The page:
We have almost forgotten why Americans went to Afghanistan 20 years ago. In the beginning, in collaboration with NATO, including Britain, Spain, and France, the mission was clear, and the outcome ultimately victorious: to dismantle the interior bases of al-Qaida and to capture or kill Osama bin Laden, the man responsible for the attacks of September 11, 2001. Having achieved these two goals by 2011, why did the Americans believe it necessary to stay? In 1991, George H. W. Bush, in similar circumstances, had liberated Kuwait, which had been colonized by Saddam Hussein’s troops, and then, having attained this goal, had withdrawn. Bush was a statesman of the old school of realism. In Washington, this school gave way to democratic idealism, according to which it was up to the United States, according to its spokesmen, not only to defeat its enemies but to establish liberal democracy and create nation-states where they had never existed. This was a noble contribution, which had motivated Bill Clinton to save Bosnia and Kosovo from the Serbs and to return to power a Haitian president who had been the victim of a coup d’état. But it was left to George W. Bush after 9/11 totally to embrace these ideals and apply them wholesale in Iraq and Afghanistan.

What lesson can we draw today? Iraq is in chaos—certainly not a nation-state, since the Kurds have in effect seceded—but the people, especially the Shiites, no longer live under Saddam Hussein’s terror. The Americans lost about 4,500 troops, and the number of civilian Iraqi victims is estimated to be 200,000. The reality is very far from the liberal democracy that, according to Bush, was supposed to become a model for the Arab world.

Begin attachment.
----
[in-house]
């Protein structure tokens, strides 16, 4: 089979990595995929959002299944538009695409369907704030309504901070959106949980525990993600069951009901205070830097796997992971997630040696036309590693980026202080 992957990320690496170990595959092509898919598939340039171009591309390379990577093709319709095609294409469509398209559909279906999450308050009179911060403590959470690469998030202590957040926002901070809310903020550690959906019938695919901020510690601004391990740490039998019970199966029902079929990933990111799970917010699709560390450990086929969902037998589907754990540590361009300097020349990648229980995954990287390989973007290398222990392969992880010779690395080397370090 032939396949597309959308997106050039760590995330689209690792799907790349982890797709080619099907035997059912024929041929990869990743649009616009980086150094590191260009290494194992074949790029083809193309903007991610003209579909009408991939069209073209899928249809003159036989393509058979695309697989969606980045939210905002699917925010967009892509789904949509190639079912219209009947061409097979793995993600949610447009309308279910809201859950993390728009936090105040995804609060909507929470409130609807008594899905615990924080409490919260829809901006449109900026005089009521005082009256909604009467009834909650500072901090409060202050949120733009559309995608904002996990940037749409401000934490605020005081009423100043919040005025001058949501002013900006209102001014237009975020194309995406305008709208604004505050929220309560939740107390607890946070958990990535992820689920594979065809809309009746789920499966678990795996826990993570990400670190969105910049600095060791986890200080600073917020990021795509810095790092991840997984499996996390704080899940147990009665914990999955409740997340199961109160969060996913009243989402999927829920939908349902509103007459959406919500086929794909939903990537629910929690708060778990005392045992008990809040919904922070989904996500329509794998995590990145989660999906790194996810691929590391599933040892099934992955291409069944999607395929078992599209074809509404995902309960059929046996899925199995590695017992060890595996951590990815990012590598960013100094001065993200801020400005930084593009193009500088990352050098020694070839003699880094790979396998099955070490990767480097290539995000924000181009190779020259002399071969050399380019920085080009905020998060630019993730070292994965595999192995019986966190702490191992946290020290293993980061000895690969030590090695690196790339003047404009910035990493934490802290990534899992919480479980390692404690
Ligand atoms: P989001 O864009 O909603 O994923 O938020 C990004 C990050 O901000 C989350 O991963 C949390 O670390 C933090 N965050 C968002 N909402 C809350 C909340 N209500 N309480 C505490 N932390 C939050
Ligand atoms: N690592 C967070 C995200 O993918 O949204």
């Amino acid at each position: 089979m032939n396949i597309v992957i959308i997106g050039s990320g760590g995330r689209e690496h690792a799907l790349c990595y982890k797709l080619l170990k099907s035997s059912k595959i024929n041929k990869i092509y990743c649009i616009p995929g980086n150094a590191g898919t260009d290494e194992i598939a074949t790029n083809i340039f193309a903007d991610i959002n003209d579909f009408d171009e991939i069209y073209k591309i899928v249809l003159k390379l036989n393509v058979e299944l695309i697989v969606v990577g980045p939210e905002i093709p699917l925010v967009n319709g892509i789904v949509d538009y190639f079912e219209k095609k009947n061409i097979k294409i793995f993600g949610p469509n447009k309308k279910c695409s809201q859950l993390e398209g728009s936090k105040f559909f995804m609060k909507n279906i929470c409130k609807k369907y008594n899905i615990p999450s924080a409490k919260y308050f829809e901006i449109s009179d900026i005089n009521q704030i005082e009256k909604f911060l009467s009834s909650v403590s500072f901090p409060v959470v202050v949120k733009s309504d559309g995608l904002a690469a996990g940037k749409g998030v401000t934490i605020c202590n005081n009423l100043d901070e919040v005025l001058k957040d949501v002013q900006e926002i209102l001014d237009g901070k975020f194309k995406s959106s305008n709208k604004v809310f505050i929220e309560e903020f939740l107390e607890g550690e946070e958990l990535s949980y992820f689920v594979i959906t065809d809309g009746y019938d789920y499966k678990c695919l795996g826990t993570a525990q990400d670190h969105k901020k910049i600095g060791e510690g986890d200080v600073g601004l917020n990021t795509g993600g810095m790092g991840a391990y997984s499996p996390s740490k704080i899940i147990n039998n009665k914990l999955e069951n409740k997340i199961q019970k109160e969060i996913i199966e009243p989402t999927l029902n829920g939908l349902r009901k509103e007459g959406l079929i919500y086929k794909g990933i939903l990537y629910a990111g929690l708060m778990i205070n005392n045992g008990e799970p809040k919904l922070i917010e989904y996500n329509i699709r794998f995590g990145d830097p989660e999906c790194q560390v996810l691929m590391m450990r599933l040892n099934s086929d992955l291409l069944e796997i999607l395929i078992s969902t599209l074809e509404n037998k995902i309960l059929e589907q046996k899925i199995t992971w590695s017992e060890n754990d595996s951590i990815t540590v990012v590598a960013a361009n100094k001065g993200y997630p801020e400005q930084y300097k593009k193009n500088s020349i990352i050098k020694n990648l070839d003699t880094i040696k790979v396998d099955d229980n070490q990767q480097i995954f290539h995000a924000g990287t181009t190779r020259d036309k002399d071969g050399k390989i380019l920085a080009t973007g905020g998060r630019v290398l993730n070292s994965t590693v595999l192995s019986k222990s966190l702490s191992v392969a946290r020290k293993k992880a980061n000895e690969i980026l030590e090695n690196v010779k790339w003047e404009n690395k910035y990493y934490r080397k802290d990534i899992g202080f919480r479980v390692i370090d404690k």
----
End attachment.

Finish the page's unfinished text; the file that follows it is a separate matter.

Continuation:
Afghanistan is still more chaotic. Half of the rural population has taken refuge in the cities to escape violence, leaving the field open to the Taliban, who are more attached to Pashtun ways than to Islam. The great success of the Western intervention has been the liberation of women, but only a small number of them in urban areas. Now that the Americans have left, their choice is going back to their former oppressed condition or, if they can manage it, exile. As for democracy, it was just beginning to be visible under American domination but will now return to the dust.

Should we conclude from these examples that democracy cannot be exported? Japan, India, South Korea, Taiwan, and Tunisia demonstrate the contrary. But everything depends on circumstances and local culture. In India, local traditions of election and deliberation antedated British colonization. Japan had the rule of law and national feeling. Tunisia is as much Roman as Arab-Muslim. Since Afghanistan has never been a nation, the project of imposing a single central state and national elections was utopian; at most, one might have hoped for a confederation of tribes. We should therefore condemn not so much the American intervention itself as the way in which it was carried out, and certainly the way it ended. Liberal democracy is not a doctrine the West should renounce, but we must adapt the message of civilization to its recipients, and choose the messengers well.

Photo by Haroon Sabawoon/Anadolu Agency via Getty Images